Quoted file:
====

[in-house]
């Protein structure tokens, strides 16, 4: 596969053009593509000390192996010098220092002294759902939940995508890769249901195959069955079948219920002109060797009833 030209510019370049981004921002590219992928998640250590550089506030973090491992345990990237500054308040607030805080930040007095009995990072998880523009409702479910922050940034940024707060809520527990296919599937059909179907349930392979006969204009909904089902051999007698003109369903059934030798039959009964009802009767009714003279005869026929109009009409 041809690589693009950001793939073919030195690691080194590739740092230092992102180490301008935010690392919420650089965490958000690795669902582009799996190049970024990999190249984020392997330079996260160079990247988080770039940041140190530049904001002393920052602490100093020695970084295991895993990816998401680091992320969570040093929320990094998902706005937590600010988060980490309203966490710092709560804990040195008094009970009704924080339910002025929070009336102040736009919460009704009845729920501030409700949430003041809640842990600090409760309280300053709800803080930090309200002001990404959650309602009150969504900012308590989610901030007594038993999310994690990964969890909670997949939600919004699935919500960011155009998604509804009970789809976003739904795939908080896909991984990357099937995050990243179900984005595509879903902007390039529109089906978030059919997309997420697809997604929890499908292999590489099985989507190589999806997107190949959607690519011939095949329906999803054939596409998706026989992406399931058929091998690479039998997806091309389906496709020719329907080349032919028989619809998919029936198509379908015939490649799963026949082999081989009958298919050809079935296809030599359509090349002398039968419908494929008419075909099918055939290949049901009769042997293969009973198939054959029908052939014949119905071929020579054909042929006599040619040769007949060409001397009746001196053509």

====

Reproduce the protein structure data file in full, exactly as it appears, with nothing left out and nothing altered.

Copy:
[in-house]
């Protein structure tokens, strides 16, 4: 596969053009593509000390192996010098220092002294759902939940995508890769249901195959069955079948219920002109060797009833 030209510019370049981004921002590219992928998640250590550089506030973090491992345990990237500054308040607030805080930040007095009995990072998880523009409702479910922050940034940024707060809520527990296919599937059909179907349930392979006969204009909904089902051999007698003109369903059934030798039959009964009802009767009714003279005869026929109009009409 041809690589693009950001793939073919030195690691080194590739740092230092992102180490301008935010690392919420650089965490958000690795669902582009799996190049970024990999190249984020392997330079996260160079990247988080770039940041140190530049904001002393920052602490100093020695970084295991895993990816998401680091992320969570040093929320990094998902706005937590600010988060980490309203966490710092709560804990040195008094009970009704924080339910002025929070009336102040736009919460009704009845729920501030409700949430003041809640842990600090409760309280300053709800803080930090309200002001990404959650309602009150969504900012308590989610901030007594038993999310994690990964969890909670997949939600919004699935919500960011155009998604509804009970789809976003739904795939908080896909991984990357099937995050990243179900984005595509879903902007390039529109089906978030059919997309997420697809997604929890499908292999590489099985989507190589999806997107190949959607690519011939095949329906999803054939596409998706026989992406399931058929091998690479039998997806091309389906496709020719329907080349032919028989619809998919029936198509379908015939490649799963026949082999081989009958298919050809079935296809030599359509090349002398039968419908494929008419075909099918055939290949049901009769042997293969009973198939054959029908052939014949119905071929020579054909042929006599040619040769007949060409001397009746001196053509």